Next-Generation Prosthetic Knee Passes Ocean Test

Scott Tjaden
Scott Tjaden, a registered technician in prosthetics who works for Otto Bock, in Minneapolis, emerges from a test trial of the new X3 microprocessor knee prosthesis in the Atlantic Ocean July 13.

This summer in Ocean City, Md., an amputee working in a joint civilian-military research project took the new X3 microprocessor-controlled prosthetic knee for a test on the beach and into the Atlantic Ocean to bodyboard.

The Otto Bock HealthCare prosthetics technician joins more than 30 service members and older veterans at Walter Reed Army Medical Center in Washington, D.C., and Brooke Army Medical Center in San Antonio, Texas, who have been testing this line of prostheses since 2009.

The knee is being developed by Otto Bock HealthCare as part of the Military Amputee Research Program. The project is administered by the U.S. Army Medical Research and Materiel Command's Telemedicine and Advanced Technology Research Center at Fort Detrick, Md.

"While the DoD was already providing service members with the most advanced prosthetic devices available, those were proving insufficient for returning to a quality of life approaching what they experienced before their injury," said Troy Turner, TATRC Advanced Prosthetics and Human Performance portfolio manager.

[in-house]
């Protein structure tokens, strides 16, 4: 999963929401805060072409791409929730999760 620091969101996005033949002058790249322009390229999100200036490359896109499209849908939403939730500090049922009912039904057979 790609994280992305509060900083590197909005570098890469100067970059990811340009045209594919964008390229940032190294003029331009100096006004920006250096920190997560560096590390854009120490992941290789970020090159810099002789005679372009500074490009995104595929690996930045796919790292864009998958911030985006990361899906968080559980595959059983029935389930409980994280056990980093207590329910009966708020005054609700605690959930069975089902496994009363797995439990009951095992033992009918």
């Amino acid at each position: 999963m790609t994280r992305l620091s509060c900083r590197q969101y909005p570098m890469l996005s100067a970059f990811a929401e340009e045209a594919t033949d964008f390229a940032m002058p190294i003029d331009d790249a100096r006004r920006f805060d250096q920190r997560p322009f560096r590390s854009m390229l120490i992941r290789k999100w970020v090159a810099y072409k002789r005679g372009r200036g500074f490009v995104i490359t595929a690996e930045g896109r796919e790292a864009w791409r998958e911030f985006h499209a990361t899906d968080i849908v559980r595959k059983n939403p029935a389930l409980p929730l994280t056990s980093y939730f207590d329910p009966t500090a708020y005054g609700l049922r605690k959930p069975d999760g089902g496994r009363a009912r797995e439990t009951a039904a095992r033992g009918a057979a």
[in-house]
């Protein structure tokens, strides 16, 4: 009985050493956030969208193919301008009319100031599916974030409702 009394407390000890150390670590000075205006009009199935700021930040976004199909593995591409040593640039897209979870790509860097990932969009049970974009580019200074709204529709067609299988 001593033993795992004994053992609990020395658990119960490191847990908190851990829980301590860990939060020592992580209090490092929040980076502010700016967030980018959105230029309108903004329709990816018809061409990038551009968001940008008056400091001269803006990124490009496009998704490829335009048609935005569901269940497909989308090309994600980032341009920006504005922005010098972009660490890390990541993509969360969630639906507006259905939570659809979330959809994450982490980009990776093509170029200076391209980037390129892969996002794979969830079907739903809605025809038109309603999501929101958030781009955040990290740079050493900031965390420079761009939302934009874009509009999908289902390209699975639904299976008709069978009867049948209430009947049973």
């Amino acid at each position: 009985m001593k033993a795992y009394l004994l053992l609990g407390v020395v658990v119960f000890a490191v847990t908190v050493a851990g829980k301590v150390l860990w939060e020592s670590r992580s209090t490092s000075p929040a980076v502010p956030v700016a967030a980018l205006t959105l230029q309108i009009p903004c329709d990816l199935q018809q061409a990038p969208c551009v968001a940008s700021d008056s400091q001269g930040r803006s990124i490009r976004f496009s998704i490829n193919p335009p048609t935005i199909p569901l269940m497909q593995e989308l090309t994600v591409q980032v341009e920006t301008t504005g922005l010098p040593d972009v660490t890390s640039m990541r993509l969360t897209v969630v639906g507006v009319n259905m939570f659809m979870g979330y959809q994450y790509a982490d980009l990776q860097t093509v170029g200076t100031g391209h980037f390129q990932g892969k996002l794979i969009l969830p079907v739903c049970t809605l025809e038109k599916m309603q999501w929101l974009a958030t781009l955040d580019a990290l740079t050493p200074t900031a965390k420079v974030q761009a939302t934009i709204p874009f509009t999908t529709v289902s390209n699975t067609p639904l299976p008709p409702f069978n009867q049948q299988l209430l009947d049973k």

He continued, "It was difficult at best for them to take up many activities they had enjoyed prior to their amputation—simple things like walking uphill, downhill, backwards, or even leaning against a wall.

"We saw that Otto Bock HealthCare wanted to move in directions our service members needed. After working with them on this for the past few years, what we saw demonstrated in Ocean City was huge. This is a game changer for a lot of people. It not only gives users more capabilities, but it's the first electronic leg they can use at the beach and ocean, the pool, or even in the mud for that matter."

The X3 is a ruggedized version of the X2, which gained national attention last December as the first prosthetic knee to enable users to run forward and backward and go up stairs and slopes foot over foot. It was heralded as an improvement over the C-Leg®, an advanced prosthetic also built by Otto Bock.

The X3 uses microprocessors, sensors, a gyroscope and an accelerometer to sense and control movement. "It automatically changes the flexibility and position of the knee so individuals can walk downhill, take stairs, bike, even body surf or boogie board in the ocean, without worrying about their prosthetic leg and whether it will keep them stable," said Turner.

The prosthesis can bear more weight than other models. Wearers report that it immediately and significantly reduces back, hip and knee pain because they do not have to rest their total body weight on the intact side of the body anymore. The X3 also has a longer battery life and is lighter and smaller than other options.

Noted Dr. Joseph Miller, who was present at the ocean trial, ""The beauty of this government collaboration is demonstrated through this advanced prosthetic device. It offers capabilities for all those with amputation, transcending the generations. It was truly amazing to be part of this innovative process and finally witness a product that sets the new standard." Miller is the national director of Orthotics and Prosthetics Services for the Veterans Health Administration.

The knees are currently being made available to military amputees, and it is expected that Otto Bock will be offering them to the civilian market sometime in 2011.

Last Modified Date: 24-Sep-2010